Gives access to the Lights settings by pressing "Edit"
From this menu, you can activate/deactivate and tweak the values of:
- The ambient light
- The point light 1
- The point light 2
These lights has been implemented before the rise of physically based rendering. As with PBR, the scene is supposed to be lit by the environment, activating these additional light(s) is not necessary, and may give odd results, if not perfectly controlled.
The Edit selected button gives you access to the camera and post effects settings.
For post effect settings, please refer to this page (to be added)
Lets you access some environment settings by clicking the Edit... option:
As shown in the following image, Iray mode gets more options compared to OpenGL mode.
All these options are available in Iray mode.
The options highlighted in pink, are the only ones available for OpenGL:
OpenGL/Iray shared parameters
Enable/Disable the Environment map visibility in the 3D viewport.
Defines the exposure
Defines the (horizontal) rotation for the environment map (also accessible via ctrl+shift+right click shortcut)
Define the shape of the dome:
Sphere Infinite sphere: The environment map is projected on a sphere. You can define the radius of the sphere, while an infinite sphere is virtually always around the scene.
Ground and Sphere with ground: the bottom of the sphere is flattened to simulate a ground. like the previous modes, ground is virtually always around the scene, while you can set the radius of Sphere with ground.
Box with ground: the environment map is projected on a cube. You set the width and height of the cube.
When possible, let's the user set the size of the dome:
Radius: works with Sphere and Sphere with Ground
Width, height and depth: works with Box with ground
Activate/deactivate the ground. In practice, the ground is used to receive the shadow generated by the object, helping giving more credibility to you render:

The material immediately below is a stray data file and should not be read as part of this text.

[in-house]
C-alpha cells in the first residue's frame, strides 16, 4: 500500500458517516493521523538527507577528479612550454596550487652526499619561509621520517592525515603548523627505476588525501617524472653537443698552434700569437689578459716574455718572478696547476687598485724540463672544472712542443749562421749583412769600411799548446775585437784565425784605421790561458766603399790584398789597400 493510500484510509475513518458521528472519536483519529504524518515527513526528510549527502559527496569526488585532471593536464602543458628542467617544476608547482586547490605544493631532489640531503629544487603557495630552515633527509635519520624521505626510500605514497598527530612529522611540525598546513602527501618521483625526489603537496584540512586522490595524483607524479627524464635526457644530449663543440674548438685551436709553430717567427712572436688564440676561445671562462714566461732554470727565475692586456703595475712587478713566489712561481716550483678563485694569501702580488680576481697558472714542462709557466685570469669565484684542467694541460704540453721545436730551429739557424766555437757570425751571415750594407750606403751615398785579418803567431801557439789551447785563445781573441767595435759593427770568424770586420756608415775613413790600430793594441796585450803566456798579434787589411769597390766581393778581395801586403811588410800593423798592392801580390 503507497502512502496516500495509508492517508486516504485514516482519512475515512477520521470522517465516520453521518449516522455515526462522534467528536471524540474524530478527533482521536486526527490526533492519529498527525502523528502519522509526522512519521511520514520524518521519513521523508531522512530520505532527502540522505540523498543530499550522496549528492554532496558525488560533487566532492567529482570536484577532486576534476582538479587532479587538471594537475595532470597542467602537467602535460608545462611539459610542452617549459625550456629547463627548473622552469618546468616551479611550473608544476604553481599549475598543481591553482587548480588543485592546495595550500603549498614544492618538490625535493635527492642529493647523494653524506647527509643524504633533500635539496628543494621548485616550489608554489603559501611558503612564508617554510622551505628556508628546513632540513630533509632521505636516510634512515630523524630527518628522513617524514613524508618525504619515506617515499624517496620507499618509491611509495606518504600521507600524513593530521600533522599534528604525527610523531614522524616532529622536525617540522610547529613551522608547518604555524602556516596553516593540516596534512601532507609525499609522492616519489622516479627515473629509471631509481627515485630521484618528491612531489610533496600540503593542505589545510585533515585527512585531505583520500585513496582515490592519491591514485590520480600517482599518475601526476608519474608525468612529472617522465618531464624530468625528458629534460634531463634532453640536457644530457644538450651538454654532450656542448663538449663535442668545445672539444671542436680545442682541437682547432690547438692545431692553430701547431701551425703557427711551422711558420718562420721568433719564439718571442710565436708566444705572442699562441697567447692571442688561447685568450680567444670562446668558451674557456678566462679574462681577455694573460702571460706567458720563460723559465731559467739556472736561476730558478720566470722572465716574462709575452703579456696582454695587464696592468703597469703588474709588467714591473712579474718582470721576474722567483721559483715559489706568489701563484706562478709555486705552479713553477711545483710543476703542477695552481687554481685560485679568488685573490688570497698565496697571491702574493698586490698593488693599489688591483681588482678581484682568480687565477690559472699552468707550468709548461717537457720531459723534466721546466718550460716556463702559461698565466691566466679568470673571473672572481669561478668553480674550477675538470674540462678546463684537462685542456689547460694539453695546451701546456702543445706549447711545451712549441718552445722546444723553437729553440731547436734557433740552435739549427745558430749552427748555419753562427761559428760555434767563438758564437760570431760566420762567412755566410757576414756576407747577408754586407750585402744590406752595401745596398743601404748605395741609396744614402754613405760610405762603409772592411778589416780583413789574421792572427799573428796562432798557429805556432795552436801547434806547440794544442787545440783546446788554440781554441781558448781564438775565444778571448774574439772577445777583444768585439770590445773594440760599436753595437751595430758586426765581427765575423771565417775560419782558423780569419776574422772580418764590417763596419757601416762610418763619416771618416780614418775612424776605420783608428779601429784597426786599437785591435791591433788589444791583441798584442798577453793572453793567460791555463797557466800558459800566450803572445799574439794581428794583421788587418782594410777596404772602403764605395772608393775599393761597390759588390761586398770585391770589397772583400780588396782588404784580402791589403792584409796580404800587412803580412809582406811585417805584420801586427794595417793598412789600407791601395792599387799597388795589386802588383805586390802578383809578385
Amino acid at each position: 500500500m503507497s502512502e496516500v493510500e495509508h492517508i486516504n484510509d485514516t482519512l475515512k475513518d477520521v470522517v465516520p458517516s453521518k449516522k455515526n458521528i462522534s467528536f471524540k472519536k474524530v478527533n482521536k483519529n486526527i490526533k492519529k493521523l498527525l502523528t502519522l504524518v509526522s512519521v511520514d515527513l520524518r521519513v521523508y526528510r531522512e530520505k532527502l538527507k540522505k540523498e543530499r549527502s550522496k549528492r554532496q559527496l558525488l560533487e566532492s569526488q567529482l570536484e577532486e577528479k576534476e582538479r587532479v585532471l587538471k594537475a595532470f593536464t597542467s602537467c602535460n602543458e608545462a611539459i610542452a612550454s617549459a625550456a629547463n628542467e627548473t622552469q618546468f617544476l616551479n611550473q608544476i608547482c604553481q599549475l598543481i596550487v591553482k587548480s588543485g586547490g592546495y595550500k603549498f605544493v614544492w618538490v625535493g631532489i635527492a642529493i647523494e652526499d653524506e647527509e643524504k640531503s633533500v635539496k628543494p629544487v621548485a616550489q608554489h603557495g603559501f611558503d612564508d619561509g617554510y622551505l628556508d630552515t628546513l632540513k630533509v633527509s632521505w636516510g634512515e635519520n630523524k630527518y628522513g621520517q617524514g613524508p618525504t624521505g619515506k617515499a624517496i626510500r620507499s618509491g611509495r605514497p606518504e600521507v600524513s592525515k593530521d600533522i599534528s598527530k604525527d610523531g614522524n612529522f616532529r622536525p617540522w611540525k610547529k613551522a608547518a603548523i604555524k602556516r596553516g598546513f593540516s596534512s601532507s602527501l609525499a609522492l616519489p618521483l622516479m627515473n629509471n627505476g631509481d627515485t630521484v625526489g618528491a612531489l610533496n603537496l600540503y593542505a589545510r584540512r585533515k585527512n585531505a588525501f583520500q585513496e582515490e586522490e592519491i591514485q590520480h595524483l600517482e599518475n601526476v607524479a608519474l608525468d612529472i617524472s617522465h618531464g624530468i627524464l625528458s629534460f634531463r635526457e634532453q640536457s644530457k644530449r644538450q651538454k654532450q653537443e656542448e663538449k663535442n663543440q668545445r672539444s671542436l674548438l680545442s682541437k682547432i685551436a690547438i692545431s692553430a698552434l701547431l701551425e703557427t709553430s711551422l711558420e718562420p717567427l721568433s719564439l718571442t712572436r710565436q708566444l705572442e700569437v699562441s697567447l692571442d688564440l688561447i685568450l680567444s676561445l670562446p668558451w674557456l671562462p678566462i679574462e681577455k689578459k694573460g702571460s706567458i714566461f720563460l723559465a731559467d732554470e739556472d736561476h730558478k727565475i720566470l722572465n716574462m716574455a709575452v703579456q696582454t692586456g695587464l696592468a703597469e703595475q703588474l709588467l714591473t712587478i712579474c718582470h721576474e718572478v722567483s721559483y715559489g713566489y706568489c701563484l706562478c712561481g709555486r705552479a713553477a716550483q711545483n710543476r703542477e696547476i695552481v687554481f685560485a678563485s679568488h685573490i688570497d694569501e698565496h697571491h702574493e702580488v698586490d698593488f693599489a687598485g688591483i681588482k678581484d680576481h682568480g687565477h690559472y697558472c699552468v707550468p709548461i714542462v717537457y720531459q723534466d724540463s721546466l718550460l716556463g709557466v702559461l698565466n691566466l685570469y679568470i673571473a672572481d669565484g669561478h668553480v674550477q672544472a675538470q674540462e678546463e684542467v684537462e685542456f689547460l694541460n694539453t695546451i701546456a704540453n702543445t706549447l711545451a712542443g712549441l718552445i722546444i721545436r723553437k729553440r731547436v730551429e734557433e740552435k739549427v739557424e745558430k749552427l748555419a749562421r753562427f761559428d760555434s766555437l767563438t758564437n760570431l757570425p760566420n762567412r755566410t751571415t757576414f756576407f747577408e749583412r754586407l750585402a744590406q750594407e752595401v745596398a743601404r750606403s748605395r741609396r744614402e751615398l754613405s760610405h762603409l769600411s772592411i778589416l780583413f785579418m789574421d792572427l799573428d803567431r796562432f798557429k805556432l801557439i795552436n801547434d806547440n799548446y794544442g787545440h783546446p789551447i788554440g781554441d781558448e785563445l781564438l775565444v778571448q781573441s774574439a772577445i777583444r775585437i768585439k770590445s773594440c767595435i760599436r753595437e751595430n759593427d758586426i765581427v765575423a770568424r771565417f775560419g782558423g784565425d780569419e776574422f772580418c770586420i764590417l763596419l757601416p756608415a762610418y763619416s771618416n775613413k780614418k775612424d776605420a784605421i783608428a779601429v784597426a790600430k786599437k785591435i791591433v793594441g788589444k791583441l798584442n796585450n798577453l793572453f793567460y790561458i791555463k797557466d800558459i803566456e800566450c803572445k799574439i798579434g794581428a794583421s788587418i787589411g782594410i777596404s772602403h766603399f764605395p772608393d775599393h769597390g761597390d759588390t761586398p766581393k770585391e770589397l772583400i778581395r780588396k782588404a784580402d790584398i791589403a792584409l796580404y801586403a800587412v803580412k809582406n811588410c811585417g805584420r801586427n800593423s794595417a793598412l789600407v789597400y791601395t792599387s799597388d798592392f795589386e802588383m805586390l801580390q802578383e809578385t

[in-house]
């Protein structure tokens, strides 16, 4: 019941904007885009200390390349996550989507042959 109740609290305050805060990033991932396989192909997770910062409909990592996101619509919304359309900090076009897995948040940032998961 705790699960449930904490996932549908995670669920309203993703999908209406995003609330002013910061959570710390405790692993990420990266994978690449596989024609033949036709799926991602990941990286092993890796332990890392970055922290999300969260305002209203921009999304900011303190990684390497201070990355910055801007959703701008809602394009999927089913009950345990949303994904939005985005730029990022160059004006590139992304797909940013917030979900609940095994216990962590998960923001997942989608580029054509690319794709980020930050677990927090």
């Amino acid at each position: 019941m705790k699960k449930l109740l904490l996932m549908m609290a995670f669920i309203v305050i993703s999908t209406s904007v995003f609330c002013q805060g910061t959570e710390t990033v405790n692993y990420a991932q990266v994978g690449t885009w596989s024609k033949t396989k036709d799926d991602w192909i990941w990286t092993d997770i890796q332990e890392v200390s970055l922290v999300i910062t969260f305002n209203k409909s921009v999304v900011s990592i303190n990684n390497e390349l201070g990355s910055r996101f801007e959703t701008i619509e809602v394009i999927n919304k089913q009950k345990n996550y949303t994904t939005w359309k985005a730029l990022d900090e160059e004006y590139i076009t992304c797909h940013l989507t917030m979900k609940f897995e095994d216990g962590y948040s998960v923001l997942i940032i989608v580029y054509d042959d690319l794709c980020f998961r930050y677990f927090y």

Defines the position of the ground. Most of the time, you will only use the second slider to tweak the position on the vertical axis, in order to make sure the ground fits with the base of your object.
Defines the way the ground is supposed to reflect the light.
The reflectivity not only defines the amount of light that is reflected, but also if the reflected light is tinted by the ground once reflected.
Let's some reflectivity examples (with glossiness at 0.5)
The glossiness defines how the amount of light is reflected: the lower the value, and the more scattered the reflected rays are, and the higher the value, the more the reflection will look like a mirror.
Let's check this with a pure white reflectivity value:
Remember that between the 2 examples above, the amount of reflected light is the same: it's just the way they are reflected which is different. Life is awesome!
Defines the intensity of the shadow (1 by default).
Decreasing this value will make the shadow less visible
(Works with Sphere with ground) defines the scale of the environment texture at the ground level.
These options allows to show/hide some 3D scene elements
Please note that the lights have to be activated in the Lights menu, to be visible
You can switch between 2 renderers in real-time: OpenGL and iRay (since SD 5.3) by going in the Renderer menu.
More options are available in Iray mode:
The Edit button is only available in Iray mode and gives access to the following options:
Min Samples: defines the minimum amount of projected ray samples
Max Samples: defines the maximum amount of samples. Iray will try to reach this number with the defined max time (the next parameter), and will stop the rendering process if it manages to reach it.
Max Time (seconds): defines the maximum time Iray will use for the rendering process. The rendering will be stopped when the time is reached, even if the Max Samples is not reached.
Caustic effects: enable/disable caustics in the rendering process.
Note that caustic effects are caused by refraction of the light through an object: if your asset is fully opaque, you can leave this parameter to False, as it will slow down the processing time for nothing.
Take a look at the rendering time: it has been doubled just by activating caustics: use this feature when needed
Firefly Filter Enabled
When enabled, removes/diminish the presence of some unwanted dots called "Fireflies in the rendering process:
The Scene Browser
The Scene Browser allows you to assign materials to your mesh ID.
Click on thebutton at the bottom left of the 3D view to display the Scene Browser.
You can change the material used for each material ID by clicking on the Material field.
This menu allows you to edit the scene properties, including the lights, background color and panorama image.
The Reset option sets the 3D View to its initial state (default object, light/camera position, default material).
You can drag&drop a panorama HDR map in the 3D view from the package explorer.